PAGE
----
For further assistance, call 609-645-5861 or leave a voice mail message at 609-645-7700, extension 3443. You can also send an email to: dimatteo_heather@aclink.org.

The state Department of Labor and Workforce Development has distributed $11.6 billion in unemployment benefits to New Jersey workers in the past 18 weeks, including $825 million last week alone, as the number of initial unemployment applications declined for the second straight week, state officials said Thursday.

For the week ending July 18, the Labor Department received 25,804 new applications for benefits from unemployed or furloughed workers, a 33 percent decline from the prior week, according to a news release. Over the past four weeks, the Department has received an average of just under 35,000 initial unemployment claims per week.

“While we’re pleased to see a gradual slowing of the rate of new unemployment claims, we are painfully aware of the unprecedented number of our fellow New Jerseyans who are struggling financially as a direct result of COVID-19,” said Labor Commissioner Robert Asaro-Angelo. “I couldn’t be more proud of our staff who have been working non-stop to provide an average of almost $10,000 in vital economic support to 1.2 million New Jerseyans during this difficult time. Nonetheless, we are mindful that some workers continue to wait for resolution of their cases, and we are making every effort to get them a determination quickly.”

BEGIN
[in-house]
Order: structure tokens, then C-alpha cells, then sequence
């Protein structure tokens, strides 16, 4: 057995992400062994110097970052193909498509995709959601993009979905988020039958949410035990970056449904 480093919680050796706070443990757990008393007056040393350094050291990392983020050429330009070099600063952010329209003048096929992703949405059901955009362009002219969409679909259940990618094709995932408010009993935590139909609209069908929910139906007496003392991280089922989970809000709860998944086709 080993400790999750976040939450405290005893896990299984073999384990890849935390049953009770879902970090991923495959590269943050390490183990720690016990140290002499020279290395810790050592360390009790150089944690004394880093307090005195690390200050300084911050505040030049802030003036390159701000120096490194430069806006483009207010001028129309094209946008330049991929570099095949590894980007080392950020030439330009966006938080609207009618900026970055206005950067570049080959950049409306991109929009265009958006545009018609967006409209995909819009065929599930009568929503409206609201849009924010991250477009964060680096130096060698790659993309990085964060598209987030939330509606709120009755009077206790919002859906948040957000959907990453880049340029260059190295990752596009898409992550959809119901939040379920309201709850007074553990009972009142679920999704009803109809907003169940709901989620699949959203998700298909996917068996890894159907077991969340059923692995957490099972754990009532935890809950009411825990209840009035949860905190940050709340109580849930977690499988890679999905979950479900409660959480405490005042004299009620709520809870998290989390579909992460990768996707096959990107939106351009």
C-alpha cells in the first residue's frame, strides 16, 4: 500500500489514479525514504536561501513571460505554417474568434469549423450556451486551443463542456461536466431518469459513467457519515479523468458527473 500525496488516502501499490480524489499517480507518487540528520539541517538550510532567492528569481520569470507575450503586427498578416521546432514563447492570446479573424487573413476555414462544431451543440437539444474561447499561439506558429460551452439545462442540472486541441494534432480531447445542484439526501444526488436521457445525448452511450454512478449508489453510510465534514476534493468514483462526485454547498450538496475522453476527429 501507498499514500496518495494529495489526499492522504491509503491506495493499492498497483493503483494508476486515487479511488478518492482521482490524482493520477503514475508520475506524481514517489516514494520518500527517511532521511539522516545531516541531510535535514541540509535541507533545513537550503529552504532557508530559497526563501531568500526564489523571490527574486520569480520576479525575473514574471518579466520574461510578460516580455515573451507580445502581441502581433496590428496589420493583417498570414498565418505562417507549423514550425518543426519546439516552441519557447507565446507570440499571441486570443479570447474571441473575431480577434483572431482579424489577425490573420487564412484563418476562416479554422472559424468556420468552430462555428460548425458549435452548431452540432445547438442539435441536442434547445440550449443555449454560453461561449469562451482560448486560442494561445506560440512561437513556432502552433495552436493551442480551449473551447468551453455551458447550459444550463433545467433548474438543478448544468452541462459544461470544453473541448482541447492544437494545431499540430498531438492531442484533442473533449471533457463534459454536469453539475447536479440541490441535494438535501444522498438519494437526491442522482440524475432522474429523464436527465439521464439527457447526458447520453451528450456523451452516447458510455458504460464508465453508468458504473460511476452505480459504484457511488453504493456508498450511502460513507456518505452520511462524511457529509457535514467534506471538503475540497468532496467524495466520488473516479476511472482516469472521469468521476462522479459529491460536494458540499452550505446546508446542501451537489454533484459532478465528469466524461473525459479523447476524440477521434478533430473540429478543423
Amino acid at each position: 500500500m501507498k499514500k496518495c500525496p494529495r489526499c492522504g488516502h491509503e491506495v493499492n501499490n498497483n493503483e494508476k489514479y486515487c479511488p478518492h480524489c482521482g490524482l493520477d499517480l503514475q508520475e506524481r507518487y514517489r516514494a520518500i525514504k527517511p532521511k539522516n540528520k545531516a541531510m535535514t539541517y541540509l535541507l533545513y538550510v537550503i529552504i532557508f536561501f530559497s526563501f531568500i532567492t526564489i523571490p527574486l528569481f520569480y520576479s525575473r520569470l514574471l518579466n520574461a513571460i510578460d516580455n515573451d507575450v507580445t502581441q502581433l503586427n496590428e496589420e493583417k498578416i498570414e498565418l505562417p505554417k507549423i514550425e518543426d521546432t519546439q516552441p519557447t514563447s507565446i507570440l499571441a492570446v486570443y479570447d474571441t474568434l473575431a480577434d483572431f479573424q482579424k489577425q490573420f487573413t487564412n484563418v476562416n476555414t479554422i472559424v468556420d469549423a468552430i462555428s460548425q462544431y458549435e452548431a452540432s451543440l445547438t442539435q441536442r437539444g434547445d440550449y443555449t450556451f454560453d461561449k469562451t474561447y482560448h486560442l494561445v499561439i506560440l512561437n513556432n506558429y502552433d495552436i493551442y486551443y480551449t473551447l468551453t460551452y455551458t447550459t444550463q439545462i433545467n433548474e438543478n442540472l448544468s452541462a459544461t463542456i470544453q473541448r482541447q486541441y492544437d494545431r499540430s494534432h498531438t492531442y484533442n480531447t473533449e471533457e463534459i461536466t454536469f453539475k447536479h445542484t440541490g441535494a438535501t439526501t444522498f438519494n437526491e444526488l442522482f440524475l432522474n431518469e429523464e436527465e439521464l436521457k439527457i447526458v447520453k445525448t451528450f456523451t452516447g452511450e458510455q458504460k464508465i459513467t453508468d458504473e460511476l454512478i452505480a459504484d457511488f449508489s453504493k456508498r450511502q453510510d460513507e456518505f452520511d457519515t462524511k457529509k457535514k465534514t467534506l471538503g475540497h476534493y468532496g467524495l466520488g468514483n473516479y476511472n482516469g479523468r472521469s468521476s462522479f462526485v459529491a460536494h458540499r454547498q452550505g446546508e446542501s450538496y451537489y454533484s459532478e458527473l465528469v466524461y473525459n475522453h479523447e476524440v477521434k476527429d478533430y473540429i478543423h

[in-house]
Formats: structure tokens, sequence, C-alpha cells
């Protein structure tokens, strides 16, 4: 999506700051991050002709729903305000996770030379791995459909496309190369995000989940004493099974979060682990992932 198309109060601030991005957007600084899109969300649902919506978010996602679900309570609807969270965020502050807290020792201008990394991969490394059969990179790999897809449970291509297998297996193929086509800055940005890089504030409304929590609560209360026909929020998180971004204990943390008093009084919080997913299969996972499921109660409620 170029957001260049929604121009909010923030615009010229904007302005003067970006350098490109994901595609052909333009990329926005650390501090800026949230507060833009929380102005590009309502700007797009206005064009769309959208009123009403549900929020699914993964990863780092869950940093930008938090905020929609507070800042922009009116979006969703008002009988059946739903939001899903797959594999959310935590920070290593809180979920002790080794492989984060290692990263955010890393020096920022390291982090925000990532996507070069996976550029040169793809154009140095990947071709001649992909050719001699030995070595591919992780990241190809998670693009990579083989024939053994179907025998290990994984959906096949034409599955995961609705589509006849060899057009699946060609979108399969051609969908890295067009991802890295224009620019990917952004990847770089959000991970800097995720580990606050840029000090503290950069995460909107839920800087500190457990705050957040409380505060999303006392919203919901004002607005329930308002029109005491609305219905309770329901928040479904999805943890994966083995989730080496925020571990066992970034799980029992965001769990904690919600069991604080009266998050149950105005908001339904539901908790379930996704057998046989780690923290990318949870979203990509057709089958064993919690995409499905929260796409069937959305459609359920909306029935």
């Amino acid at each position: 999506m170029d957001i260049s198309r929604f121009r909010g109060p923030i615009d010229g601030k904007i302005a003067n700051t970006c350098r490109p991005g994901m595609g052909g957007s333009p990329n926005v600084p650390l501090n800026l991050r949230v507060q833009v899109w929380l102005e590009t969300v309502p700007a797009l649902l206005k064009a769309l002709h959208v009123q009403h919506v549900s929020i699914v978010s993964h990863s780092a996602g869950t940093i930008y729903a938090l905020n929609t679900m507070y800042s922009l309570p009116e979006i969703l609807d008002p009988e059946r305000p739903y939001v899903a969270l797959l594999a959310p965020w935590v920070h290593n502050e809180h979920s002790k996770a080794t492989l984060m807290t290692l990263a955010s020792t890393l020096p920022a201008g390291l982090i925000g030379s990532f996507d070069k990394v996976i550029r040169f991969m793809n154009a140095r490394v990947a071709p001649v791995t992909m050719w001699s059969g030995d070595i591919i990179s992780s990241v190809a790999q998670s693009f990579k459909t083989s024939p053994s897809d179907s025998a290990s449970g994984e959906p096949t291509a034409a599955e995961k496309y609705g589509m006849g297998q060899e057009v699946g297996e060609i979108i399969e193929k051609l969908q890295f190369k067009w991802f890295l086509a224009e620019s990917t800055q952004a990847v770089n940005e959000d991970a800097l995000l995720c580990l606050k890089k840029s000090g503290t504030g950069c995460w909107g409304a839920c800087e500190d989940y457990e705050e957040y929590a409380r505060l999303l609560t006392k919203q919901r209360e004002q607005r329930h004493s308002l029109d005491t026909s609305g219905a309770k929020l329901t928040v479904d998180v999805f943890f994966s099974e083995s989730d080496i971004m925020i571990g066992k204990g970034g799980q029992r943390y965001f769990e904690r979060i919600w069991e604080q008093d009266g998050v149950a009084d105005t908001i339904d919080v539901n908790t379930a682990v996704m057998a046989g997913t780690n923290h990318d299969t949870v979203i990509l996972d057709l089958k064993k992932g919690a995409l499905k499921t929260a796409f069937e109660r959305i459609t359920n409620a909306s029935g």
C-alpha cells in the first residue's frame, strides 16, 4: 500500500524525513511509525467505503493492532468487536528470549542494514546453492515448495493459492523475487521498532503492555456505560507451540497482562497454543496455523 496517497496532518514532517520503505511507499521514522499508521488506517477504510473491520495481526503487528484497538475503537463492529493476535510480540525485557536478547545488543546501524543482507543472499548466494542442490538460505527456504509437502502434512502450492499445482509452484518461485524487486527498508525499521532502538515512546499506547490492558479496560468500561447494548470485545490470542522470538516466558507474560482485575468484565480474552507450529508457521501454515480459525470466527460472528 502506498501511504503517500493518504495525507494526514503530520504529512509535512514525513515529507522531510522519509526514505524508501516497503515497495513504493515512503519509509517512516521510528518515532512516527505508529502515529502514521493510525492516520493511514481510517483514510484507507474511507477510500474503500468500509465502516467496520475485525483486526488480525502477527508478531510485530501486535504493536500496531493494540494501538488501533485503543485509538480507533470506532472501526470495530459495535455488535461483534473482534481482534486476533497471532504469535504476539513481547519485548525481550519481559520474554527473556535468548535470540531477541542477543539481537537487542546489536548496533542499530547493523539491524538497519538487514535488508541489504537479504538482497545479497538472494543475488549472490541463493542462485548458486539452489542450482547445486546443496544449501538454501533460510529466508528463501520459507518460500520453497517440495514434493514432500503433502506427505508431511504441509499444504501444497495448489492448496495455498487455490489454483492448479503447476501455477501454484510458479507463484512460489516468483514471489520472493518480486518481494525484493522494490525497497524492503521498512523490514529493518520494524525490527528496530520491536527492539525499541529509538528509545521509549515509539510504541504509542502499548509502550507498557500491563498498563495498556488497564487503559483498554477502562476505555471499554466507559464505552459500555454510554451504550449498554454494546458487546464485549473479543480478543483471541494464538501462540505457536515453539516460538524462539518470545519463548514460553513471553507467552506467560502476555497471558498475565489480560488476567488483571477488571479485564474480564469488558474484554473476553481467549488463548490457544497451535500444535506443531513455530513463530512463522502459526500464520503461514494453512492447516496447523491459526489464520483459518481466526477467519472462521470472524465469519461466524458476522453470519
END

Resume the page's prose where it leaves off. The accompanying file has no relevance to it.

Six Flags Hurricane Harbor is opening Thursday.

In accordance with Governor Phil Murphy’s opening guidelines for waterparks, Six Flags Hurricane Harbor will operate with reduced attendance levels and in preview mode; then gradually increase attendance levels throughout the month, according to a news release from the park.

The waterpark will operate Thursday through Monday, July 23 through August, plus select days in September, officials said.

Like its sister park, Six Flags Great Adventure, the waterpark will implement extensive new safety measures and hygiene protocols, including several new advanced technology systems to protect guests and employees:

  • Online reservation system to manage attendance;
  • State-of-the-art thermal imaging for temperature checks;
  • Advanced security screening technology for touchless bag checks; and
  • Mobile food ordering

For more information, visit www.sixflags.com/hurricaneharborNJ.

Gov. Phil Murphy is scheduled to make an announcement Thursday at noon.

The details of the announcement, slated to be made at West End Park in Long Branch, Monmouth County, were not disclosed.

Then, at 2:30 p.m., Murphy is scheduled to hold a Facebook Live discussion on lowering the cost of healthcare.

Source: State of New Jersey Department of Health

For most people, the new coronavirus causes only mild or moderate symptoms, such as fever and cough. For some, especially older adults and people with existing health problems, it can cause more severe illness, including pneumonia.

GALLERY: Best of the Class of 2020 graduations in South Jersey

Contact: 609-272-7241

mbilinski@pressofac.com

Twitter @ACPressMollyB

Staff Writer

My beat is public safety, following police and crime. I started in January 2018 here at the Press covering Egg Harbor and Galloway townships. Before that, I worked at the Reading Eagle in Reading, Pa., covering crime and writing obituaries.